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What do you have in your first aid kit?

pll2012-08-31 23:12:36 +0000 #1
Last Sunday, someone fell in front of me. I was lucky enough to escape with a bruised knee and a sore shoulder, no road rash (yay!). It has me thinking that I should have the supplies needed to take care of road rash at home, just in case. I am looking into buying some Tegaderm (not sure what size, so maybe 3 different ones?) and Shur-Clens. I have some Brave Soldier ointment.

What do you have at home, for road rash situations? Any suggestions from experienced/expert people on the board? [knock on wood!!]
marni2012-08-31 23:15:49 +0000 #2
neosporin antibiotic salve, gauze pads, adhesive tape,- to keep the skin rash moist, disinfected and covered to keep it from sticking to things. Do away with the gauze pad as soon as scabs form and let air dry, but keep up with the neosporin or other moistening/disifecting salve until healed. I don't carry a kit on my bike but I do have clean water and several bandanas along with a couple of light day pads and duct tape as temporary first aid until I get home.
OakLeaf2012-08-31 23:54:57 +0000 #3
At home, for road rash and other wounds, raw honey and Tegaderm. If you've never tried raw honey on a wound, give it a try next time you get a scratch or whatever, I can almost guarantee you'll be amazed.

I don't carry a first aid kit on the bike - I figure that injuries fall into two categories: the kind I can wash off with my drinking water and grit my teeth and deal with until I get home (or until someone comes to get me, if I'm unable to ride), and the kind that require a 911 call.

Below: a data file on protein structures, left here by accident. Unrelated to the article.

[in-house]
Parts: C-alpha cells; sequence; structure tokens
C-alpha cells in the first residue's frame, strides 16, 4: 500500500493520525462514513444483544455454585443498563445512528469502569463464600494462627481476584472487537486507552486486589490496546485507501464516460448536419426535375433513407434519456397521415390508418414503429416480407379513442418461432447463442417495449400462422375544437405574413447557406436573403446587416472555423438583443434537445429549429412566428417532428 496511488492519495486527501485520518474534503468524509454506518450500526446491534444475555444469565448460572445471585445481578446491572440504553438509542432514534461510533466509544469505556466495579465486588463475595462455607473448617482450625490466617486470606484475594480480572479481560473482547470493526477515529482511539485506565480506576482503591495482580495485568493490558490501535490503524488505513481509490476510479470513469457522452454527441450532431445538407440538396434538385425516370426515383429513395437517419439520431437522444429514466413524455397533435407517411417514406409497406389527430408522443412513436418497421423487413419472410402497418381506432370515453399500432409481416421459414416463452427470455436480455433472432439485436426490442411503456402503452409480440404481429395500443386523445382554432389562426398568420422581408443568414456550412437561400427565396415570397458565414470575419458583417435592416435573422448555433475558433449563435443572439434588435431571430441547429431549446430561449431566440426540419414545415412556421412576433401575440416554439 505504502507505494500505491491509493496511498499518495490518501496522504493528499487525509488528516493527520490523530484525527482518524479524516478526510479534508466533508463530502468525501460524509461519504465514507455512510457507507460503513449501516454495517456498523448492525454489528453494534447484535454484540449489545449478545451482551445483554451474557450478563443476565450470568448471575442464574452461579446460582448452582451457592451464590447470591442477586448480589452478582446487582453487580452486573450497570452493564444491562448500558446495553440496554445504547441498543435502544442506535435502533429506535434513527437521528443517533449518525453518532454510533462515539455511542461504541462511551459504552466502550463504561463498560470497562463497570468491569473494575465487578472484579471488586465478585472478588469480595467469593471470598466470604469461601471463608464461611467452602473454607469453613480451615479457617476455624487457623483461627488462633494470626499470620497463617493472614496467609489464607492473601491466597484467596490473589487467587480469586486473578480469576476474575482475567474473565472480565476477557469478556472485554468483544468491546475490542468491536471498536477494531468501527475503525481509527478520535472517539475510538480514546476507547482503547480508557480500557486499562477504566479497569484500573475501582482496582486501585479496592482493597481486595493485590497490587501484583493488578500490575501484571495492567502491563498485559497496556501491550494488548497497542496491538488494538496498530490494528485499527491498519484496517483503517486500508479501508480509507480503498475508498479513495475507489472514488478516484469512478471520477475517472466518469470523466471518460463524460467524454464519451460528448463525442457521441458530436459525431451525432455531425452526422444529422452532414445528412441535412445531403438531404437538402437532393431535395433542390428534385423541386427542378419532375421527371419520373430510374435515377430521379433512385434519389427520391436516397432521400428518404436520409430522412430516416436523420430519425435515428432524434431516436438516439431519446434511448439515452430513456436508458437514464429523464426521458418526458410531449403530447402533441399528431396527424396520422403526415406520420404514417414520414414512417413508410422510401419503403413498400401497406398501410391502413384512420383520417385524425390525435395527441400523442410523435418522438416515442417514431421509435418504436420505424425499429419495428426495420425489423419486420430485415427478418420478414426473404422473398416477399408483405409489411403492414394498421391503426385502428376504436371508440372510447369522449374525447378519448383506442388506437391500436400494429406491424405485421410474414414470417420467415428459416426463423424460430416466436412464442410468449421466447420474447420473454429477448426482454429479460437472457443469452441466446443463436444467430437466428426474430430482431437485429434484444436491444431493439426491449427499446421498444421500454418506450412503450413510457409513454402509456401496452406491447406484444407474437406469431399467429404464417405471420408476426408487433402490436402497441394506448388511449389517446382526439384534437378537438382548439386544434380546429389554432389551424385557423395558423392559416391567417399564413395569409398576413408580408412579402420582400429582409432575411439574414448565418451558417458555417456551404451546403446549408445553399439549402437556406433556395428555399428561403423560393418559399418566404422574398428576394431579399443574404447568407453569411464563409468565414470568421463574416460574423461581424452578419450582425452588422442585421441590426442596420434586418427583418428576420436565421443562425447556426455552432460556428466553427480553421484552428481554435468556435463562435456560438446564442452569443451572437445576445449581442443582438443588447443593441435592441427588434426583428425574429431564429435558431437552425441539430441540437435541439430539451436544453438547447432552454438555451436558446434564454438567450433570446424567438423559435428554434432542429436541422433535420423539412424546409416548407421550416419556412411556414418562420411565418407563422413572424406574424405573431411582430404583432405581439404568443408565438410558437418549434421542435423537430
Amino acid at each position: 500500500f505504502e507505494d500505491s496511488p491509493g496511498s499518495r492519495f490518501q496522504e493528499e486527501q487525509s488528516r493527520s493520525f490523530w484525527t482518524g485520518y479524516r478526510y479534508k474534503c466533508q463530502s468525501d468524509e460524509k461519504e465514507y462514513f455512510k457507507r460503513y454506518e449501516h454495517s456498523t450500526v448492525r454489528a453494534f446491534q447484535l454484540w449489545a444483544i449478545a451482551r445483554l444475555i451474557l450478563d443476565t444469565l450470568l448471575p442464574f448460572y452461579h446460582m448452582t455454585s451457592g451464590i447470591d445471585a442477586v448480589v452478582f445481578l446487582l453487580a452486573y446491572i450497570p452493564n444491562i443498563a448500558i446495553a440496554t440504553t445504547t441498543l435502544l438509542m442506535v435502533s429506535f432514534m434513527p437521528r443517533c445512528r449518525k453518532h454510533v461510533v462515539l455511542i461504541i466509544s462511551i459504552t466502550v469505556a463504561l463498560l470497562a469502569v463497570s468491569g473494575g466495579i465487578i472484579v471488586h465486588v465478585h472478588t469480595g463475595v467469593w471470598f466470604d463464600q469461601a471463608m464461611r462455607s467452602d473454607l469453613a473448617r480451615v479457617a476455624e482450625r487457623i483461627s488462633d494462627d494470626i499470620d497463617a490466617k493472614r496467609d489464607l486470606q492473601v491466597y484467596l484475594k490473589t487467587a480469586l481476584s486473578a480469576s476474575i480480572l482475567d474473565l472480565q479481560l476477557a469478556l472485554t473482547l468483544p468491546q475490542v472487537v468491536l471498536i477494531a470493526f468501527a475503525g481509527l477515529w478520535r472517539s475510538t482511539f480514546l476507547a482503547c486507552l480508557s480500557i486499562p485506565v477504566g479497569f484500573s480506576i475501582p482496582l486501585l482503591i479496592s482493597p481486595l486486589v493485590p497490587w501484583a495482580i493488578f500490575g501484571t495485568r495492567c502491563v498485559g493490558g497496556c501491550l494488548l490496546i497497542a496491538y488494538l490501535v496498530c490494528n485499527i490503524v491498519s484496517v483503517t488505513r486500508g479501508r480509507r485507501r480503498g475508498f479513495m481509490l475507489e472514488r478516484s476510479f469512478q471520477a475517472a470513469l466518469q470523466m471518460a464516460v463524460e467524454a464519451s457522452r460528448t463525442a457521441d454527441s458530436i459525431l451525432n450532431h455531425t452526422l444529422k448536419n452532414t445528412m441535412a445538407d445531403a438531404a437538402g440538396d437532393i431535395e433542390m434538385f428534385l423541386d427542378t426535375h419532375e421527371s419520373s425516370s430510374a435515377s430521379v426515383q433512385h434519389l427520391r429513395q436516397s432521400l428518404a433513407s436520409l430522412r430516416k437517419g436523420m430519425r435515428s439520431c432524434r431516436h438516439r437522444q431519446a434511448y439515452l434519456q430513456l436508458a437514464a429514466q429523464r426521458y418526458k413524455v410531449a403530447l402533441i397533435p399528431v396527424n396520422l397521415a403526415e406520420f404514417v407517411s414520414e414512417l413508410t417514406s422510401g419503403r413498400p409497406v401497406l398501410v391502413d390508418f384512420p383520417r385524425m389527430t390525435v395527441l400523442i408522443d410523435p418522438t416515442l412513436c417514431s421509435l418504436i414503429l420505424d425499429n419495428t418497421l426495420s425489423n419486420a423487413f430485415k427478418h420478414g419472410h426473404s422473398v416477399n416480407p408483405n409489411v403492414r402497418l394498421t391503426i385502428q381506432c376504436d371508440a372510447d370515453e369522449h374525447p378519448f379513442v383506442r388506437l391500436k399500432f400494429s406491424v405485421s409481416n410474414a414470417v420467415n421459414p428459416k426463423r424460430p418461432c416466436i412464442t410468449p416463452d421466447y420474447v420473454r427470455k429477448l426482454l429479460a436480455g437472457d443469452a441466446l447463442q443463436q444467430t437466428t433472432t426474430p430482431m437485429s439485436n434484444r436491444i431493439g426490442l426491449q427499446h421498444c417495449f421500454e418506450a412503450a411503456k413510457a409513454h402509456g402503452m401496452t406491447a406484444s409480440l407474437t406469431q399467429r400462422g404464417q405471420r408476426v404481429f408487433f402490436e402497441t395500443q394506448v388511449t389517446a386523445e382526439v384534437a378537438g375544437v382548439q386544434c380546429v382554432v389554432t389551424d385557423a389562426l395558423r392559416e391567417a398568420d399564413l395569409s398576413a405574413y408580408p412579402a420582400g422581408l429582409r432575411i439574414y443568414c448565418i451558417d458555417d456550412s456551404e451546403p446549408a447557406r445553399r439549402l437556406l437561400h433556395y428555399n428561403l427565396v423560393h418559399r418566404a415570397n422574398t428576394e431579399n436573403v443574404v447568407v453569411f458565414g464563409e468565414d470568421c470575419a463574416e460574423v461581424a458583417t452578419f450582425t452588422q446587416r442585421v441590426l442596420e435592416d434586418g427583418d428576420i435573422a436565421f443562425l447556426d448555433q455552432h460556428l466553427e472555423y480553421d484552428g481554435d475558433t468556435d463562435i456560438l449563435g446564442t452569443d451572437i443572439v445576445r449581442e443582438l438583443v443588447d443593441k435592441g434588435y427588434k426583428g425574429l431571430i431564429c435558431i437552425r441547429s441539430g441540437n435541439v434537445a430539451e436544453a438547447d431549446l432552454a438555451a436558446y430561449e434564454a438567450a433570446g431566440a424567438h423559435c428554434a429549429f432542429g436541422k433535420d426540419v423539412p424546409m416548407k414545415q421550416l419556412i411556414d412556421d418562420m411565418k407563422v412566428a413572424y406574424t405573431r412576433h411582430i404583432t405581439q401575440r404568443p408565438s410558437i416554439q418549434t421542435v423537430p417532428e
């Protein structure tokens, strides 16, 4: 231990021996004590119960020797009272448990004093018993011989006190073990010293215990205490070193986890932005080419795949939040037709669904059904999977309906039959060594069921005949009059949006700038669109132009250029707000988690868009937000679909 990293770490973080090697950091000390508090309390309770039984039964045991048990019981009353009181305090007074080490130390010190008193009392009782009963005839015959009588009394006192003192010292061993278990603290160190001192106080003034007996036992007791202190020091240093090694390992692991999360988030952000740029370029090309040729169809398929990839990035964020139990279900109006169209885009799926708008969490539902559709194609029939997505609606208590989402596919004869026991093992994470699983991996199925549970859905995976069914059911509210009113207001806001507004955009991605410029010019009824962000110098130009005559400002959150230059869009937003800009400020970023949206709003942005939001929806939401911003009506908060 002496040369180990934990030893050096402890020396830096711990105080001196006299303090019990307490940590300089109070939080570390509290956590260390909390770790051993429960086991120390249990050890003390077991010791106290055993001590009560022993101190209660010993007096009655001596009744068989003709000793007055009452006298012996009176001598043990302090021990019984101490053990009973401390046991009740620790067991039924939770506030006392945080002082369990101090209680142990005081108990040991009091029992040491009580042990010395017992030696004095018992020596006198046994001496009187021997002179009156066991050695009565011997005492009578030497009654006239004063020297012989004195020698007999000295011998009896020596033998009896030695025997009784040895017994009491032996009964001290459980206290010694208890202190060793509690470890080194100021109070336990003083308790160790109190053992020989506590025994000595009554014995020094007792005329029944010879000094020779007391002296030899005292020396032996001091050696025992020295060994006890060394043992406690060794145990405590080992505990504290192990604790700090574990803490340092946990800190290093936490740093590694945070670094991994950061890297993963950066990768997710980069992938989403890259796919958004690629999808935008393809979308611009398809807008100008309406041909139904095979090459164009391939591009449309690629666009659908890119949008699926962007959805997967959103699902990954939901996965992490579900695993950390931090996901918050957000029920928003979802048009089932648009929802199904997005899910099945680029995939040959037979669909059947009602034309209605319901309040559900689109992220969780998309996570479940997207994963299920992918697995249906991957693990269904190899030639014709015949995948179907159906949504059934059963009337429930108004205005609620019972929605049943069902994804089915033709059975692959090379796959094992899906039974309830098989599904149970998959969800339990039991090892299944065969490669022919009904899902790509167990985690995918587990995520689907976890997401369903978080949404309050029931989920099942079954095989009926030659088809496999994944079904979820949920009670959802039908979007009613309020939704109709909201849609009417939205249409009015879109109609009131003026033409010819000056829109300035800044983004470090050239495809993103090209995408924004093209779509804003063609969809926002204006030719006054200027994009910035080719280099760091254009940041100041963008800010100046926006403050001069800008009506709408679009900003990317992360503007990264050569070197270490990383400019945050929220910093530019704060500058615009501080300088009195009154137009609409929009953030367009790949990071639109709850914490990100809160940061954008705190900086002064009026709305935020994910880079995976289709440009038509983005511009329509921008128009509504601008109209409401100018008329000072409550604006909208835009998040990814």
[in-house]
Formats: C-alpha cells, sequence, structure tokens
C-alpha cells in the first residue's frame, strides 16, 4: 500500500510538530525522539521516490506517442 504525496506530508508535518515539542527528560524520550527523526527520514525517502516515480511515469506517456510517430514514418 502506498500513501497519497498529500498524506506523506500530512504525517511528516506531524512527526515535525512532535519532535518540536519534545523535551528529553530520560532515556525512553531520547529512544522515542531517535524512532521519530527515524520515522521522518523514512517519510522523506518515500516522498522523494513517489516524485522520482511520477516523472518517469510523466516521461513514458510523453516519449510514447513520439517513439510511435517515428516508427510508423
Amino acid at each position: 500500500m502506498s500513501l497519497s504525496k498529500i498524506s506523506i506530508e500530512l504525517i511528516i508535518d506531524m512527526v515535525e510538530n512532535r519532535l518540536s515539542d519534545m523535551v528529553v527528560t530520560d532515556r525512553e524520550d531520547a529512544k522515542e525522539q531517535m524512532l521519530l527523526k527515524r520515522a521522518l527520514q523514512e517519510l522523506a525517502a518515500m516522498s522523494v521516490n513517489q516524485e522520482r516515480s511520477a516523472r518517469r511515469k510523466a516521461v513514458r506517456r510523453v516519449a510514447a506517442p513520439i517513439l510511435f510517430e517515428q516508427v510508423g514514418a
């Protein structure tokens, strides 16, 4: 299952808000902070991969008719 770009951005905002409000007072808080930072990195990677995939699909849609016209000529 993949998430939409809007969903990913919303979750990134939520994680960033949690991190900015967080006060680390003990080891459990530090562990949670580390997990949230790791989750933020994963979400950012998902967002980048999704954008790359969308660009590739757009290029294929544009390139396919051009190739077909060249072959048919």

It might be different if I were riding in a SUPER remote area. Then you'd want to think about things like splints, Betadine and suturing supplies (and some training in how to use them). Maybe one of those instant chemical ice packs. The kind of things that would allow you to drag yourself into phone range, and not to bleed out before the EMTs arrived.

Other than that, my "first aid kit" is my phone. I do have an emergency blanket jammed into my seat pack in case of shock and/or incapacitating injury (or even mechanical breakdown!) in cool weather. And if I were riding in remote areas, I'd borrow DH's SPOT device, or get one of my own.
pll2012-08-31 23:56:51 +0000 #4
A question on Tegaderm, since I have never used it but had it recommended by a friend: is is something you can cut to size or I should buy and stock different sizes?

I've heard about raw honey. There were studies on it in the 1970s and it was proven to be very effective helping cells repair. Never thought about keeping a small jar in the bathroom, but I will try.

[By the way, sugar works very well to stop bleeding -- just pile it on the wound. Back at home, they make quick use of it for injured lips and head cuts in toddlers (on a toddler lip, the sweet also has a calming effect!).]
ehirsch832012-09-01 00:17:35 +0000 #5
Hydrogen Peroxide(I know many people are anti it b/c it kills good and bad, but when you get all that nasty road debris in there you need to kill everything you can)



anti bacterial ointment

Non Stick gauze pads


the netted sleeve material to go over elbow, arms, legs, etc. to keep non stick pads on(if the area is too big for tegaderm)

pretty much- in shower, scrub out road rash with anti bacterial soap and hydrogen peroxide areas

after shower air dry and then coat area with betadine solution

apply tegaderm or non stick pads

as it heals use anti bacterial ointment throughout dressing changes



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